Hot chili, warm hearts

Hundreds of patrons will be lining up for samples of simmering hot chili Saturday afternoon as WMVY hosts the annual Big Chili Contest at the PA Club in Oak Bluffs. Photos by Ralph Stewart

By Pat Waring - January 25, 2007

With football playoffs and Super Bowl fever in the air, January is always the right time for colorful partying. As holiday memories recede and mid-winter doldrums loom, many Islanders crave an energized - one might even say rowdy - gathering. A happy crowd, loud music, and cold beverages are just the remedies to fend off the seasonal blahs (and help you survive the fact that your favorite team lost). Add some tasty food and it's the ideal mixture.

This Saturday's Big Chili Contest at the Portuguese American (PA) Club in Oak Bluffs has all the ingredients of a perfect mid-winter bash - and more. Along with sampling hot, spicy chili cooked up by some two-dozen contestants and rocking to music by three bands, 1,000 or more patrons will warm their hearts as well as their bellies by donating to a good cause. As they do every year, all proceeds from sales of the $25 tickets will go to the Red Stocking Fund, which delivers gifts to needy Island children at Christmas time.

"I'm looking forward to it; it should be exciting," said Lorraine Clark who co-chairs Red Stocking with Kerry Alley, and has attended every chili contest since it began. "It's grown into a huge midwinter day with lots of chili and music and beer, and people have a great time."

Mariachi band
Festive South of the Border sounds of a visiting Mariachi band will provide authentic atmosphere.

Sponsored by WMVY, the contest is one of Red Stocking's biggest sources of income, topped only by funds raised by the Martha's Vineyard Harley Riders. Last year's event brought approximately $17,000 to the organization, which does no fund-raising itself, but is supported by community groups and individuals. According to Ms. Clark, Red Stocking provided Christmas gifts and food for 273 youngsters in 2006. The group never turns a child away, and spends approximately $75,000 a year to ensure that no Island youngster goes without gifts at the holiday.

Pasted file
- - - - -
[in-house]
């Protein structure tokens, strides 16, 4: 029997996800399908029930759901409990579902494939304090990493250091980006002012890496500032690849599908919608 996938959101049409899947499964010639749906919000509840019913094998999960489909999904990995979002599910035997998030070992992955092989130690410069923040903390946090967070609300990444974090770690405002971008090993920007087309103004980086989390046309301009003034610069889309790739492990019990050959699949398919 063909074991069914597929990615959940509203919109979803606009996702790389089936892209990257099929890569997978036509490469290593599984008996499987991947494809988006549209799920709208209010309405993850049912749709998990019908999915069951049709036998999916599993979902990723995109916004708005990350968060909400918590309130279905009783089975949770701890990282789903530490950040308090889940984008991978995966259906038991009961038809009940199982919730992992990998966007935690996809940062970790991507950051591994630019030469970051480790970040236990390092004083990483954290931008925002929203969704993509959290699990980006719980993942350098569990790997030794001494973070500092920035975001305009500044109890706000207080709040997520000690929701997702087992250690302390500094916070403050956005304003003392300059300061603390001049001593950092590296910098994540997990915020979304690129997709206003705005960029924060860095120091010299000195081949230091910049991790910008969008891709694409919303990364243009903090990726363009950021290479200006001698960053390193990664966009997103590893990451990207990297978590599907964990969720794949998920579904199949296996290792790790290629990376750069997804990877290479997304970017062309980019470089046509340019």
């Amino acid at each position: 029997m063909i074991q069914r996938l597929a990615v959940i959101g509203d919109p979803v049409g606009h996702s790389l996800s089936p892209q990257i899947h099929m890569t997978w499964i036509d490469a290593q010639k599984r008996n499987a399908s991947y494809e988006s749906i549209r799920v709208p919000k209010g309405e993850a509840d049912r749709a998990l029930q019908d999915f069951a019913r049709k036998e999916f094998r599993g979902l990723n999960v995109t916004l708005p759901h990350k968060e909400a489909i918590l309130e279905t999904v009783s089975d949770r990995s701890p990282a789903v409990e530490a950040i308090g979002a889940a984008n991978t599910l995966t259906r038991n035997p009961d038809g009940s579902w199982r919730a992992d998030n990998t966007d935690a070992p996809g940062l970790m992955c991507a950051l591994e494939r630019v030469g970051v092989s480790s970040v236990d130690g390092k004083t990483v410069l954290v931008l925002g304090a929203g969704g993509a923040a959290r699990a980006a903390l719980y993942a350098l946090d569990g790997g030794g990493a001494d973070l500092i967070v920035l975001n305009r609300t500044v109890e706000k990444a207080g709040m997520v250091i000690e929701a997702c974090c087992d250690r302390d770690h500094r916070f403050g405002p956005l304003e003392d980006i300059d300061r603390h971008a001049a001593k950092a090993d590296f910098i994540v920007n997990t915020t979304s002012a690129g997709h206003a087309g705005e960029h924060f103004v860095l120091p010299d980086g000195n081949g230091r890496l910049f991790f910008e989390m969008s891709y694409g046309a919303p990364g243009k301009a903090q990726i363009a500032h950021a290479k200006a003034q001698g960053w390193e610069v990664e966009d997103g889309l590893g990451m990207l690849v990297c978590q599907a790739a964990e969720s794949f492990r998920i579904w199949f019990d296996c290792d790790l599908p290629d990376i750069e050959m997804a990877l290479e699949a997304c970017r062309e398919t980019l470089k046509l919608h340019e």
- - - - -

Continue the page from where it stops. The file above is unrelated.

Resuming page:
The 21st annual Big Chili Contest will be the same as ever in most ways, featuring great chili and upbeat music, wall-to-wall revelers and good times for all. Along with plenty of food and drink, hundreds of partygoers will get to sample sounds by a Mariachi band, Entrain, and Johnny Hoy and the Bluefish.

After two rousing decades at the Atlantic Connection (AC) on Circuit Ave. in Oak Bluffs, this year's spicy extravaganza takes place at the PA Club on Vineyard Ave. Organizers had to find a new venue when the AC, a popular nightclub, closed after last year's contest to become a family game room.